Italy launched the compulsory project of environment in education
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|Lorenzo Fioramonti, the Italian Minister of Public Education (Photo: dantri)|
Italy will become the first country to bring climate change and sustainable development into a compulsory subject for all state schools.
Specifically, students in all public schools across the country will have 33 class hours per year, equivalent to nearly one hour per week for climate change and environmental issues, starting from the term 2020 - 2021.
Lorenzo Fioramonti, the Italian Minister of Public Education, argued that gross domestic product should not be used as a key indicator of economic development in every country.
He was also criticized by the opposition in September 2019 for encouraging students to drop out of school to take part in marches to protect the Earth's climate.
"On the other hand, some traditional subjects, such as geography, mathematics or physics, will be studied and taught from a sustainable development perspective. The entire Italian Ministry of Education is changing so that sustainability and climate become central to the education model. I want to make the Italian education system to be the first place to consider the environment and society at the center of everything that we learn in school”, Fioramonti added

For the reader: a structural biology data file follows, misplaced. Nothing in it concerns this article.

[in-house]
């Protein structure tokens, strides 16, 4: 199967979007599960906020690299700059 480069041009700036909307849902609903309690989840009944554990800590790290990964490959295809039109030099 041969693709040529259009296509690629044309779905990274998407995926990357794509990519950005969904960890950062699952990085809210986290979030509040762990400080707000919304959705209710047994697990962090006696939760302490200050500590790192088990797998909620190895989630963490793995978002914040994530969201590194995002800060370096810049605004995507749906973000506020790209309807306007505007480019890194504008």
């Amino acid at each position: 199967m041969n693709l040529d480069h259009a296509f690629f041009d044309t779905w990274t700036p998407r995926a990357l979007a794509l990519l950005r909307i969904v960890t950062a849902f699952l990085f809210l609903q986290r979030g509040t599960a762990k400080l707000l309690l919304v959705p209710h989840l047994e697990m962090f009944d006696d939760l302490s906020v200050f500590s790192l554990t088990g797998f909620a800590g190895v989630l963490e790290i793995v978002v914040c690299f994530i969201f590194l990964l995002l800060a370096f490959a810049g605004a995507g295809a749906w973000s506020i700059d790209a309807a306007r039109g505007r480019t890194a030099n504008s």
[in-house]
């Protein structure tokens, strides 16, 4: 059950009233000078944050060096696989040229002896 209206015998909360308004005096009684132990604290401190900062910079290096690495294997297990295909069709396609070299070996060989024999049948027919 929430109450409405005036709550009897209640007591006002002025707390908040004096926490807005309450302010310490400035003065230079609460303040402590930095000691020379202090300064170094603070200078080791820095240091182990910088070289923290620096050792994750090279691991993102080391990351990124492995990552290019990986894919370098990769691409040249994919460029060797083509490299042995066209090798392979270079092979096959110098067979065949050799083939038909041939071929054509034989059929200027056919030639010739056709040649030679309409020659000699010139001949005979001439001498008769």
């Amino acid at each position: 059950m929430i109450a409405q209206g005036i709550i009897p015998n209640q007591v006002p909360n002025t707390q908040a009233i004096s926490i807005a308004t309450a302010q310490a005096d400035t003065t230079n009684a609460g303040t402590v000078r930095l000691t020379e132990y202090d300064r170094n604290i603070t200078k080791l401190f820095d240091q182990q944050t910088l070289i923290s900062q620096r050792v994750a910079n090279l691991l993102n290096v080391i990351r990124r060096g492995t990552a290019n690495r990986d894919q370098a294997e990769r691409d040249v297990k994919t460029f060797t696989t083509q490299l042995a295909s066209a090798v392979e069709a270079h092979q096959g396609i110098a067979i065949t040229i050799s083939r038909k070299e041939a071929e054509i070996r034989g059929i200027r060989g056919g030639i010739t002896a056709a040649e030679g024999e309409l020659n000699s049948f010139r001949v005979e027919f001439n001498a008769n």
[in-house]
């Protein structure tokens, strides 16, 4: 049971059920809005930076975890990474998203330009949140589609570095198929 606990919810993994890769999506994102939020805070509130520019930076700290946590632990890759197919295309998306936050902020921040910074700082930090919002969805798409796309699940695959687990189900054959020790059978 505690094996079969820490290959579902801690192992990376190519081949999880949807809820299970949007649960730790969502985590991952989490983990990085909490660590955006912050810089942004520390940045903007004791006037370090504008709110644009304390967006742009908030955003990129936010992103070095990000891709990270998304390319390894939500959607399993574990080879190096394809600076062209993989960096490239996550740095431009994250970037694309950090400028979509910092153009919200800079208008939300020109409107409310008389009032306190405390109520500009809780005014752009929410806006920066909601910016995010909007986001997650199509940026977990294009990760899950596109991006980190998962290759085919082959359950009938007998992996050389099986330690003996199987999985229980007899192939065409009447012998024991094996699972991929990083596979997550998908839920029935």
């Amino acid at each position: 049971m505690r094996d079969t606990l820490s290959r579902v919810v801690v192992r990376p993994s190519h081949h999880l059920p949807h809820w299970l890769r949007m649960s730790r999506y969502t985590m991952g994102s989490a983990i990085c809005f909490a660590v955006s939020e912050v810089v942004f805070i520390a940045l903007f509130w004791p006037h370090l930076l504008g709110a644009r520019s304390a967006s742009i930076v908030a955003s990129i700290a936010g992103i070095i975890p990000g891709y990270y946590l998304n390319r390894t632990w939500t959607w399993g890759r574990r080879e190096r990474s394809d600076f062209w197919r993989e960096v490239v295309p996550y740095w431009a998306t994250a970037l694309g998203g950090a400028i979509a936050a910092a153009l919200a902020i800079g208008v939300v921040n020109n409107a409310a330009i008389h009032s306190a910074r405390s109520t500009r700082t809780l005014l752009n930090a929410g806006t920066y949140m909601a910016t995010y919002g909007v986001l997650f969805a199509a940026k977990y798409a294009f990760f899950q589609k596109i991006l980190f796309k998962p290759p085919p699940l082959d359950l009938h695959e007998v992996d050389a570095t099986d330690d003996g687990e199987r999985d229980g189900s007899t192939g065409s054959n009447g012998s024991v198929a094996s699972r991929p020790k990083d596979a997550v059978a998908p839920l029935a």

However, before issues of climate change or sustainable development were officially brought into the school, Fioramonti and the Italian cabinet were having a headache when the COVID-19 epidemic broke out seriously in this country.
In the latest developments, Italy decided to allow students and students nationwide to leave school from March 5 to March 15. This is part of measures taken by the Italian government to prevent the spread of COVID-19.
The number of COVID-19 infections in Italy also increased to 3.090 cases. The current outbreak of pneumonia caused by COVID-19 has spread to nearly 22 regions of Italy, of which the most heavily affected are Lombardy, Emilia-Romagna and Veneto. To date, Italy is the country with the most deaths outside mainland China, followed by Iran (92 cases). The high rate of infection and death in Italy is attributed to the aging population.